Mitt Romney's Foreign Policy

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Mitt Romney gave a wide-ranging speech at the Heritage Foundation yesterday, sketching out his vision of foreign policy. One portion jumped out at me:

There are four competing nations or groups of nations, representing four different ways of ways of life, that are vying to lead the world before the end of this century."

One is the world’s democracies, led by America. Our strategy is based on two principles: free enterprise and individual liberty. These have led us to become the most powerful nation in the history of the world.

China represents a different strategy. Theirs is also based on two principles: free enterprise is one of them. They witnessed the bankruptcy of communism first hand, and have adopted free enterprise like it was their own. As a result, hundreds of millions of their poor have been lifted from poverty. But their second strategic dimension is not freedom, it is authoritarianism.

Another competitor is Russia. Like China, their strategy is also based on authoritarianism. But unlike China, their economic might is derived not from industry, but from energy. They seek to control the energy of the world, filling their treasury and emptying everyone else’s as we pay for what they have in abundance.

The fourth strategy is that of the Jihadists. By means of escalating violence, they intend to cause the collapse of the other three competing visions, dragging the entire world back into a medieval dictatorship ruled by Mullahs and Ayatollahs.

Is this really an accurate depiction of the international system? Can it really be said that either China or Russia are seeking to "lead the world?" Or that they're seeking to export authoritarianism around the globe? China can't even get a handle on North Korea. Russia is a shadow of its former imperial self. There is no evidence that Russia wants to control the "energy of the world" (would that include Middle East oil, American coal, nuclear power, etc.?) and in the event they even wanted to, they couldn't.

As for the jihadists, they are indeed a revolutionary threat. But they have even less capacity than either China or Russia to realize their ends and have very little in the way of worldwide support. Certainly nothing approaching what Communism had during the Cold War.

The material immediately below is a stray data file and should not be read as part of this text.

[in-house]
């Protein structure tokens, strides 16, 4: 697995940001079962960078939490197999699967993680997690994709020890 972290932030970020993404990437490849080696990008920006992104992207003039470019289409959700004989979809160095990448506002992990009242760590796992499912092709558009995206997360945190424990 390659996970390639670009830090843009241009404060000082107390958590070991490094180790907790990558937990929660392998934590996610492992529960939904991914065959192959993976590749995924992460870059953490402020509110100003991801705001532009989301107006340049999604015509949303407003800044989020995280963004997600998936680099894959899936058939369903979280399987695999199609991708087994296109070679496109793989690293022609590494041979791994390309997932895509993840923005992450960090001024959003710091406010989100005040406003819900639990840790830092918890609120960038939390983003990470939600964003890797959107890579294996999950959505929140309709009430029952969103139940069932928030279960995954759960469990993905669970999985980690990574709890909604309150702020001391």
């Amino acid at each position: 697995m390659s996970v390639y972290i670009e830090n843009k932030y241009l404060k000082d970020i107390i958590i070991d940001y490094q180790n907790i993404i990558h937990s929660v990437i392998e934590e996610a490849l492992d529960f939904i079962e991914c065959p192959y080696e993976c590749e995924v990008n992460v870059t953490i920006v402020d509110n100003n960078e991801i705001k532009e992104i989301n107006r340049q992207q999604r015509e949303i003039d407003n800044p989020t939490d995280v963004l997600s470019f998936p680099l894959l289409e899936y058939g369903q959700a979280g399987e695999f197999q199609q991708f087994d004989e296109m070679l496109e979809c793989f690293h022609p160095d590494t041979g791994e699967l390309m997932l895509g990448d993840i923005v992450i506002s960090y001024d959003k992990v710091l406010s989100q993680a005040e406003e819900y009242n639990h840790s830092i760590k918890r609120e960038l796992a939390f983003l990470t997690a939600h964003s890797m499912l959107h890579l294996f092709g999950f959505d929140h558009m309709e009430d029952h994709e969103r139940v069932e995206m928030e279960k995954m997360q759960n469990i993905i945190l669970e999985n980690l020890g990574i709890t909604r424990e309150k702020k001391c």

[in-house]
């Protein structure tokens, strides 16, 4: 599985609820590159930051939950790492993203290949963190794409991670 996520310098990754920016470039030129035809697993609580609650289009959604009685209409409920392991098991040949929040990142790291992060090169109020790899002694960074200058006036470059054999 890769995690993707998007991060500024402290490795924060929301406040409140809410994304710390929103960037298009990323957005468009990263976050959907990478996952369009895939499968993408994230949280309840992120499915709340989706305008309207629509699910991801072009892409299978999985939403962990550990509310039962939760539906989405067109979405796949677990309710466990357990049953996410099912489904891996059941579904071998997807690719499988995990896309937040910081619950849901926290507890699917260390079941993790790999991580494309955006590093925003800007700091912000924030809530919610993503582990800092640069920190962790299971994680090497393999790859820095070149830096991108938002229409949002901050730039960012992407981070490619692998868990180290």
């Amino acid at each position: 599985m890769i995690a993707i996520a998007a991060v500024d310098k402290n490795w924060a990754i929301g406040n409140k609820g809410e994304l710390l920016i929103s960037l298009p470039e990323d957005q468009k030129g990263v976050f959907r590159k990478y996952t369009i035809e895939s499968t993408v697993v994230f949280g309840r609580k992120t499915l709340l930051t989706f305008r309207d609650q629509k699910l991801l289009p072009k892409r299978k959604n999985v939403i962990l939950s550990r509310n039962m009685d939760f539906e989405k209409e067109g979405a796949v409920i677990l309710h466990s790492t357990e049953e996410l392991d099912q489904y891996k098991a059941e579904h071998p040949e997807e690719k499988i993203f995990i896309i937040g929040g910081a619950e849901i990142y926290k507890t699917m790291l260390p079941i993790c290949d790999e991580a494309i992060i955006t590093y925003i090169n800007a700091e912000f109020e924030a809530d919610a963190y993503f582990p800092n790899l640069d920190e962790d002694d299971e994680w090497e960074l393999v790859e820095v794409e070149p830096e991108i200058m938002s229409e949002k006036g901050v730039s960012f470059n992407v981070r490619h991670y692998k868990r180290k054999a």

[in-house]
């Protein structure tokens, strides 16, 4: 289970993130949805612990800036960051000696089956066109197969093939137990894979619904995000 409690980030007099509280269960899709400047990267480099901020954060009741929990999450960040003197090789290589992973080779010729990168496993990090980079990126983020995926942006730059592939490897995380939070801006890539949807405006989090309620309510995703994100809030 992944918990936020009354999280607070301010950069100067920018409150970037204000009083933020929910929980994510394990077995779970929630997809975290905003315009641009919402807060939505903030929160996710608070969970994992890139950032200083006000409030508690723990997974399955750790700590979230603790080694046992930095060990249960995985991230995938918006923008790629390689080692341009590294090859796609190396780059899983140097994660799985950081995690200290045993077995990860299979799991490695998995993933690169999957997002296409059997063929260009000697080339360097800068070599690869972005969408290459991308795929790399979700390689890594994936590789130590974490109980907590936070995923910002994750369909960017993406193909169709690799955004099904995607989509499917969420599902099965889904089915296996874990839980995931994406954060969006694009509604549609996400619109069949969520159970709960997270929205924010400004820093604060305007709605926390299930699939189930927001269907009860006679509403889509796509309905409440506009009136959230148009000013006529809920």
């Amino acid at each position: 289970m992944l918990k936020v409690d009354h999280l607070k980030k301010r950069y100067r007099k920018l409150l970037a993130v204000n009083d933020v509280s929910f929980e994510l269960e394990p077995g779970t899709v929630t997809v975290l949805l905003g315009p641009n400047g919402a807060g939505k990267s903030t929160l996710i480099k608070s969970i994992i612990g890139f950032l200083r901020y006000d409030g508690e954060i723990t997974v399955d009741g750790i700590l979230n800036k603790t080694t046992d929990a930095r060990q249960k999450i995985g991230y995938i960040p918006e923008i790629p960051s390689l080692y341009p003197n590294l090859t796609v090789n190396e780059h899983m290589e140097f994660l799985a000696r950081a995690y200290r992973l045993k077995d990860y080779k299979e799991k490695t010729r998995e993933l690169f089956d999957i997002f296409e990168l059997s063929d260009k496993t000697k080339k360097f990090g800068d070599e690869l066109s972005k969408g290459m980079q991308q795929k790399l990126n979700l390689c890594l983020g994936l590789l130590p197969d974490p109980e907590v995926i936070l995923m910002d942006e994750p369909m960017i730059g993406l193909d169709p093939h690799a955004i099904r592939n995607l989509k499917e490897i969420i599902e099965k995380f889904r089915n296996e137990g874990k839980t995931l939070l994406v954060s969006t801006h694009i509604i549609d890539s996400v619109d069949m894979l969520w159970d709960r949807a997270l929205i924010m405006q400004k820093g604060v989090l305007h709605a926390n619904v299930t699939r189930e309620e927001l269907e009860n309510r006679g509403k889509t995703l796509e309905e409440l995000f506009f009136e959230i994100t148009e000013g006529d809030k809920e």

What's more, Romney undermines his thesis later on, when attempting to make the case that America's massive quantitative and qualitative military lead over Russia and China is really chimerical:

And then consider all the things we expect from our military that they do not expect from theirs. We respond to humanitarian crises, protect world shipping and energy lanes, deter terrorism, prevent genocide, and lead peace-keeping missions. And most significantly, our military is required to maintain a global presence; theirs is not. It is a far more demanding task to keep worldwide commitments than simply to build a force that can accomplish regional objectives.

China wants to lead the world and cripple freedom, but they're building a military focused solely on achieving regional objectives. That doesn't add up.

Romney did make some good points regarding the dangerous levels of debt the U.S. has accrued, but such concerns seem a bit strained if, as he asserts, we have to ramp up defense spending still higher after the post 9/11 defense binge.

UPDATE: UN Dispatch's John Boonstra catches some more fuzzy math regarding Romney's assertion that the U.S. military leads peace keeping missions:

I'm finding it hard to recall American troops rushing in to prevent genocide in Rwanda or Darfur...and a quick check of the numbers reveals that the United States currently contributes a whopping 96 personnel (75 of whom are police, and only 10 of whom are troops) to the 90,000-plus involved in UN peacekeeping missions around the world . Not exactly leading the way. Russia, by the way, has contributed almost four times that many, and China has contributed over 2,000 personnel.


Photo credit: AP Photo

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